Corn has been a staple in Mexican cuisine for hundreds of years, and despite its evolution over that time, it remains an essential ingredient. It can be found in tortillas, soups, antojitos like elotes, and beverages made from corn.

Even more so considering that mayonnaise wasn’t developed until 1756, modern elotes are a very recent dish. Mexico City, where eloteros are ostensibly ubiquitous, is where the subsequent popularity originated.

Elotes are now, of course, readily available in almost all Mexican states and even in several major American cities.

Vegan Mexican Corn On The Cob

I decided to create a vegan version of this popular Mexican treat in my kitchen, using homemade vegan mayonnaise, and homemade vegan Parmesan cheese as a substitute for traditional Mexican Cotija cheese.

Although grilling the corn would add another layer of flavor, I made it simple by boiling my corn. This turned out to be a huge hit.

Traditionally a pungent herb called epazote (Chenopodium Ambrosioides) is added to the boiling water for flavor, epazote is grown as a perennial in Central, South America, Jamaica, and here in Florida.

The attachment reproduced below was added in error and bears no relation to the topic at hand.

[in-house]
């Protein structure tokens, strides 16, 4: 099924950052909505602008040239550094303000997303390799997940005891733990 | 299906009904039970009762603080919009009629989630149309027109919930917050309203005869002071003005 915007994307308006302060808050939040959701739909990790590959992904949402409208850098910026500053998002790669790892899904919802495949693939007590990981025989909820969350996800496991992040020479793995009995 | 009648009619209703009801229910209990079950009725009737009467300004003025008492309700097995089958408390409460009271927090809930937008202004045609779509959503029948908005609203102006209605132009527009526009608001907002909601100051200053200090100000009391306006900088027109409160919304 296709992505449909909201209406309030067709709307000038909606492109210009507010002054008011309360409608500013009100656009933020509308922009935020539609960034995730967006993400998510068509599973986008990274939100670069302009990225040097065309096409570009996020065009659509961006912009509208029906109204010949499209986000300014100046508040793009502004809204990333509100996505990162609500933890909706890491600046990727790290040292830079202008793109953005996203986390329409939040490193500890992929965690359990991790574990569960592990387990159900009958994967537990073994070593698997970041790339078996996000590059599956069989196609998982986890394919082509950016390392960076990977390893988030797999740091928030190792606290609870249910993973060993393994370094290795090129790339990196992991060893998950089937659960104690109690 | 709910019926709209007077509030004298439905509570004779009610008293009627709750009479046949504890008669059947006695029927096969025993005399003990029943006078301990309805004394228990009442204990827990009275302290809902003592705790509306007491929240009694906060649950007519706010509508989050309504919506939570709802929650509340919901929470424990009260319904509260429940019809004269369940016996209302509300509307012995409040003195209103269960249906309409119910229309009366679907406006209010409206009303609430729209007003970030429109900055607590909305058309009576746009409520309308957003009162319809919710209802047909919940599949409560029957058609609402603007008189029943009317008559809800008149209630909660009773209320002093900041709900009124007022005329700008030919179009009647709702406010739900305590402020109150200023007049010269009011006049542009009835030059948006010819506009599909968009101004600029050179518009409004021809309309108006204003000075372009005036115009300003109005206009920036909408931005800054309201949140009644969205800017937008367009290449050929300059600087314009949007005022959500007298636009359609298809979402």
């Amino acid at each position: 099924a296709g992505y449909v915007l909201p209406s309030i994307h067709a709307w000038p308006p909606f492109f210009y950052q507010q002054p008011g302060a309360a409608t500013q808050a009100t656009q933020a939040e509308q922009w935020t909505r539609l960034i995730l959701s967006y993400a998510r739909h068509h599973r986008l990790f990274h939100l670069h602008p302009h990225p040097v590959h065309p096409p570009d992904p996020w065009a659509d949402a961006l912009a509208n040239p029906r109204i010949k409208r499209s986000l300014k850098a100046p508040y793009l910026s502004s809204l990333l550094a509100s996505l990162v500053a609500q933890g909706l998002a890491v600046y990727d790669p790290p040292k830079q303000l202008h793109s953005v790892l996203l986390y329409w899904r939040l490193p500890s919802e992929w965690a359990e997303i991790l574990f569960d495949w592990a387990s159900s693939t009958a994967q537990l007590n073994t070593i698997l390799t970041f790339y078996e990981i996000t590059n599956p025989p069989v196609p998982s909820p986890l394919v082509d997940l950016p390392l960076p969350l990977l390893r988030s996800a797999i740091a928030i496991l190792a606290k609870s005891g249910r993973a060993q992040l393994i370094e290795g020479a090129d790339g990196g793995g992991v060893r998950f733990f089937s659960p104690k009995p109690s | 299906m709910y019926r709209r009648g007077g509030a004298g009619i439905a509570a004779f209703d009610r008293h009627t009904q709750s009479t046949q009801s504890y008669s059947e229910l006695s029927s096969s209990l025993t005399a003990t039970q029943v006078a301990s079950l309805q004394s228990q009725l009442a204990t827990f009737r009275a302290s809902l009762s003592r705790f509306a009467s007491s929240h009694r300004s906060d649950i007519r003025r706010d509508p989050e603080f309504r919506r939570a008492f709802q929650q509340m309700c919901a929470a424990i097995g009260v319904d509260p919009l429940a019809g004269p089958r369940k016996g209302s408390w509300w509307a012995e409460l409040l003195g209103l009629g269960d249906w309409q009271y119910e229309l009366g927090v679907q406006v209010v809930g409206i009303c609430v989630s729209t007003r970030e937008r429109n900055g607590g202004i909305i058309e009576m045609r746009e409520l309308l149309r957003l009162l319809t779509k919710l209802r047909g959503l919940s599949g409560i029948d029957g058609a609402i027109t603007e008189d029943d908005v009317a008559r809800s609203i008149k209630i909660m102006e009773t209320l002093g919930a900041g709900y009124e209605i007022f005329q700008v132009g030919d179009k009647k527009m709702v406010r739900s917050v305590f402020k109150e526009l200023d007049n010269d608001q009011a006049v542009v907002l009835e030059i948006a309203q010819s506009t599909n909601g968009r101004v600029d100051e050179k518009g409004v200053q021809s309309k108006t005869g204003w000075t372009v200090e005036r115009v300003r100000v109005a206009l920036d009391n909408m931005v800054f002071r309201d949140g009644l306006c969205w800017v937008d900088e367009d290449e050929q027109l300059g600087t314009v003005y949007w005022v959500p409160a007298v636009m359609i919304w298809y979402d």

Epazote is also called Jesuit’s Tea, Semi Contra (Jamaica), Wormseed, Mexican-Tea, Skunk Weed, Goosefoot, Mastruz.

Growing up in Jamaica, epazote was used as a dewormer (anti-parasitic herb) and not as a culinary herb. It was years later when I was living in New Jersey that I noticed that it was growing wild during the summertime after smelling the unique scent of the leaves.

Upon research, I found that it was also great for adding to beans while cooking both for flavor and to reduce gas and bloating.